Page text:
For every human being, there are over 1,000 tons of built environment: roads, office buildings, power plants, cars and trains and long-haul trucks. It is a technological exoskeleton for the species. Everything most of us do, we do through it… Just being human in this artificial world implies a definite carbon footprint — and for that matter, a trail of footprints in water use, soil compaction, habitat degradation and pesticide use. You cannot change the climate impact of Americans without changing the built American landscape.

For him, the need to retrofit buildings, the heating and cooling of which contributes to climate calamity, is tackling the problem at one of its roots.

There is no mention of a carbon tax, what so many in economics and business think is the strongest incentive for industry to cut back greenhouse gas emissions. The resolution's authors may think that too slow and too likely to replace more direct actions.

The media claimed that an original draft included phasing out nuclear power, which showed a willingness to bow to environmentalists at penalty of increasing emissions. From 1970 to 1990, Sweden's deployment of nuclear doubled the country's energy output while cutting carbon emissions 50%. Over the next half century, the world will need about 38 terawatts (a thousand billion) of energy, a demand that wind, solar, and hydro cannot begin to meet. Those who believe there is any possibility of avoiding a temperature rise of 2° Celsius in this century say nuclear power is an essential zero-carbon energy source. The document now speaks only of "clean, renewable, and zero-emission energy sources", without specifying which.

Removal of carbon from the atmosphere and its sequestration deep underground, as in depleted oil wells, is not mentioned. It's a technology that has not yet happened at any scale, but which should be on any "all of the above" list for mitigating the climate problem. It was apparently left out of the resolution because some think oil and gas interests would hold it up as an offset justifying continued use of fossil fuels. The resolution is timid for not confronting that head-on.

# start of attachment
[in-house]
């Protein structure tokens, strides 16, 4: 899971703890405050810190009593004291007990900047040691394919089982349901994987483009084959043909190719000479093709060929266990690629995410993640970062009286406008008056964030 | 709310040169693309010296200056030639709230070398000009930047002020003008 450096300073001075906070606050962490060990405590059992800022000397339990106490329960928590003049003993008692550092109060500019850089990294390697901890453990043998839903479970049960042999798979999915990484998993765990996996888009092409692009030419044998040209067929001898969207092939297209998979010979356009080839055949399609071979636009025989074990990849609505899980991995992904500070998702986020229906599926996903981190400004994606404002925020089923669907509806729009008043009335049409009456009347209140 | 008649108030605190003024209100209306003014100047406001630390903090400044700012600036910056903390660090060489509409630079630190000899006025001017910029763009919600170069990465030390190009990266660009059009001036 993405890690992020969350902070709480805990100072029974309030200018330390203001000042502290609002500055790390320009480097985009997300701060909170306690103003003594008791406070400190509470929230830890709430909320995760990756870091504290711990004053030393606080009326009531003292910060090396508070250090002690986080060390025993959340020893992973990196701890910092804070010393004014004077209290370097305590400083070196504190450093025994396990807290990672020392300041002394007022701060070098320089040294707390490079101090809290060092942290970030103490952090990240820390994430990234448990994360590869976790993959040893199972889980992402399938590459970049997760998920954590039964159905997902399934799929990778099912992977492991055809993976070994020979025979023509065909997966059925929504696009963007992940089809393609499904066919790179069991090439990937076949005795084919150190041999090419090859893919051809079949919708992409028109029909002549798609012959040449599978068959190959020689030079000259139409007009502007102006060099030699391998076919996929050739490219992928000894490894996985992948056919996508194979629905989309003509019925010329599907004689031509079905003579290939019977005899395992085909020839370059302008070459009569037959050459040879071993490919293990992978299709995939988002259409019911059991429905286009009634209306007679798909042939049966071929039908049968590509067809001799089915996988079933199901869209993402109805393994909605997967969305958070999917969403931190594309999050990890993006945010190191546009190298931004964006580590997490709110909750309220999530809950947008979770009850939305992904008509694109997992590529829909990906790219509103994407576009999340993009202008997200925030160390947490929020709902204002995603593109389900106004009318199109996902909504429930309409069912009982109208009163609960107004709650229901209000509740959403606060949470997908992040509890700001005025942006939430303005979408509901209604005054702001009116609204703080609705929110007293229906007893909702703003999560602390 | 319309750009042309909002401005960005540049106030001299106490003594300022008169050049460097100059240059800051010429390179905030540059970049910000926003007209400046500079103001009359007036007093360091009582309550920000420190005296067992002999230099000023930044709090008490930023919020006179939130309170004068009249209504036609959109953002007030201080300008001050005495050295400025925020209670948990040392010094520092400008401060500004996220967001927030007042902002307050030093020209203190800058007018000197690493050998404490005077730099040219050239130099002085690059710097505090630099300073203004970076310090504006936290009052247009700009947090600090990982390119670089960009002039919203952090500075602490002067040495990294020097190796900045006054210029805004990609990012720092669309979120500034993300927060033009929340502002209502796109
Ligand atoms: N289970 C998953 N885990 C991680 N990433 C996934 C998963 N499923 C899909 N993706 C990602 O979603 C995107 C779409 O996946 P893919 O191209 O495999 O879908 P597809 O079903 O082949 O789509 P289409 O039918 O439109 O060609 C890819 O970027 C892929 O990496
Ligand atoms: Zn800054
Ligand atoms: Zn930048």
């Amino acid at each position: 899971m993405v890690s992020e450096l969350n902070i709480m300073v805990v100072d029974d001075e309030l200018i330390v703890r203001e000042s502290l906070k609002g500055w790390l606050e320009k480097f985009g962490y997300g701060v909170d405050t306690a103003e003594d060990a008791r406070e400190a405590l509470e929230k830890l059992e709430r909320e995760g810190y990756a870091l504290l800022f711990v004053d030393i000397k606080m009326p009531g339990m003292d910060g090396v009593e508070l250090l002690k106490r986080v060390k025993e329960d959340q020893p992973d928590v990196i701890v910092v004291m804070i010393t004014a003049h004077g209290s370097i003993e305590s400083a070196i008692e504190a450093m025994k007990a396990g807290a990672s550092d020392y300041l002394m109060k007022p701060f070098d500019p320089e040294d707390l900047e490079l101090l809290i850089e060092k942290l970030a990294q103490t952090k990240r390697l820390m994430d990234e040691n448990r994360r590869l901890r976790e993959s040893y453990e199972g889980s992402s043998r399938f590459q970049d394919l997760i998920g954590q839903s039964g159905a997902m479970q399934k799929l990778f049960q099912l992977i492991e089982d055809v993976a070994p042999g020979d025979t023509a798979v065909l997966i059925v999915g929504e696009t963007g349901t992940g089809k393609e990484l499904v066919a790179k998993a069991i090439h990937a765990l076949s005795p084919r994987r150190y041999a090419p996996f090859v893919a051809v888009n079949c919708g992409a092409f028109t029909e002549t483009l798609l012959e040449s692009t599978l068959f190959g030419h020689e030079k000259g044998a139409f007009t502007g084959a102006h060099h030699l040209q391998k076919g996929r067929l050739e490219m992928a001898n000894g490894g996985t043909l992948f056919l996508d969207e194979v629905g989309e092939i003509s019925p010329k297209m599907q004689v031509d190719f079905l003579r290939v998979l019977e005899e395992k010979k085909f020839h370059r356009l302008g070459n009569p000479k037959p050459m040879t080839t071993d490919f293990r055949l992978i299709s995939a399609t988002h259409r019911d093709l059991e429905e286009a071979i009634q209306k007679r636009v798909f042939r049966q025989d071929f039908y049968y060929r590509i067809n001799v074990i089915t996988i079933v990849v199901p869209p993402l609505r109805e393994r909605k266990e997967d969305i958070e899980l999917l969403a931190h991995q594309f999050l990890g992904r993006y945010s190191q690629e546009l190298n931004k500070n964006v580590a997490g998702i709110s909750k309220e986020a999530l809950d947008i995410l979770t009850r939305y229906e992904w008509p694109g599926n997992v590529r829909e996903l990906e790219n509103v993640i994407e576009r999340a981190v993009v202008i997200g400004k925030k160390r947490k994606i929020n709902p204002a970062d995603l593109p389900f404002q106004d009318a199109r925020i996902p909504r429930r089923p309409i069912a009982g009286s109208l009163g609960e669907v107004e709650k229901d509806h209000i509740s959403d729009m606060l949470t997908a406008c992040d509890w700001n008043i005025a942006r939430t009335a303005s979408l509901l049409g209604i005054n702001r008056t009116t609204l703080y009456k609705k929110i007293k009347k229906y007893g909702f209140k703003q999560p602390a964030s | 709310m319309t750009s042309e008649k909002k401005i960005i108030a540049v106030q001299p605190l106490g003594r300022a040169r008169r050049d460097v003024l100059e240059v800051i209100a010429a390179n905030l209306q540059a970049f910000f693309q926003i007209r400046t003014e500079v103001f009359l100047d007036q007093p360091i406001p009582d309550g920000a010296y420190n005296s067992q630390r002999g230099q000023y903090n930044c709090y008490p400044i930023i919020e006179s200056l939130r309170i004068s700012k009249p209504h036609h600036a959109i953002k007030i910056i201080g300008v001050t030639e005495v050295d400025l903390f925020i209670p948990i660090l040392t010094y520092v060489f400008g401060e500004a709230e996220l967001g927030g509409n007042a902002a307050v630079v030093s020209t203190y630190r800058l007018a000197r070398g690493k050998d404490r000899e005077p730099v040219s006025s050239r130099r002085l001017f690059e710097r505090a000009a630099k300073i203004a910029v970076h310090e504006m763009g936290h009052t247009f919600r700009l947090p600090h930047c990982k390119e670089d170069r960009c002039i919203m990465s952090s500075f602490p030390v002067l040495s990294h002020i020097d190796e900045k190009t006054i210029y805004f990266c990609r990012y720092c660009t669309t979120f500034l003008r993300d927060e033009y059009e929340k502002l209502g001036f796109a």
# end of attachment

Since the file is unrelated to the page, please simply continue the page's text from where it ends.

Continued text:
Prerequisites for the Green New Deal go much further than mitigating climate change. Further goals are:

  "guaranteeing a job with a family-sustaining wage, adequate family and medical leave, paid vacations, and retirement security to all people of the United States."
 "providing all people of the United States with high-quality health care."
  "providing resources, training, and high-quality education, including higher education."

A federally guaranteed job is controversial enough (what would everyone do?), but the implication of the full cornucopia of benefits suggests permanent, rather than stop-gap, jobs.

It is uncertain how far "providing" takes health care and education. AOC/Markey do not quite come forth with Bernie Sanders' "free".

Ocasio-Cortez and Markey want to remedy the "system injustices" that affect...

"indigenous peoples, communities of color, migrant communities, deindustrialized communities, depopulated rural communities, the poor, low-income workers, women, the elderly, the unhoused, people with disabilities, and youth".

That's quite a list. These diverse elements are swept into their term "frontline and vulnerable communities", a congregation of people that is tacked six times onto their proposed programs in a double-spaced document that fills little more than 13 pages. The reader begins to wonder if the authors think of climate change and the work of arresting it as primarily a means to rescue these disparate groups from their disadvantages.

The Right certainly thinks so. The Green New Deal resolution was met with howls of "Socialism!". It isn't, but Americans are indoctrinated to shudder in panic at the mention of the word without knowing what it means. "The socialist Democrats are off to a great start with the roll out of their ridiculous Green New Deal today!" said a spokesman for House Republicans. The Green New Deal "is likely the most ridiculous and un-American plan that's ever been presented by an elected official to voters", said The Federalist. It would be a "massive festival of crony capitalism, a raft of corporate welfare loaded with handouts" with "billions and billions" going to "corporate giants who hire the right lobbyists", said a Washington Examiner editor, and that's a conservative publication. That says way more about how corrupt this country has become than any fault in the AOC/Markey prospectus.

An ad from the U.S. Chamber of Commerce, a Washington business lobby unaffiliated with the government, called the proposal "a parody of the progressive agenda". Its president, Thomas Donahue, wrote, "Good luck to the 3.4 million Americans who would lose their jobs" and "a program like this would be the death knell of innovation". That's an oft-repeated right-wing trope that skirts the truth that rebuilding America's energy sector would create far more jobs that the number that run the system already built. And it would generate a burst of innovation akin to the space program of the 1960s-70s that would dwarf any need for innovation by maintenance of the status quo. "There is another path — a better path — the path of free enterprise", the ad says. Isn't that the path that got us here, a path that has done little to control climate change.

Times conservative columnist David Brooks expressed his nightmare scenario: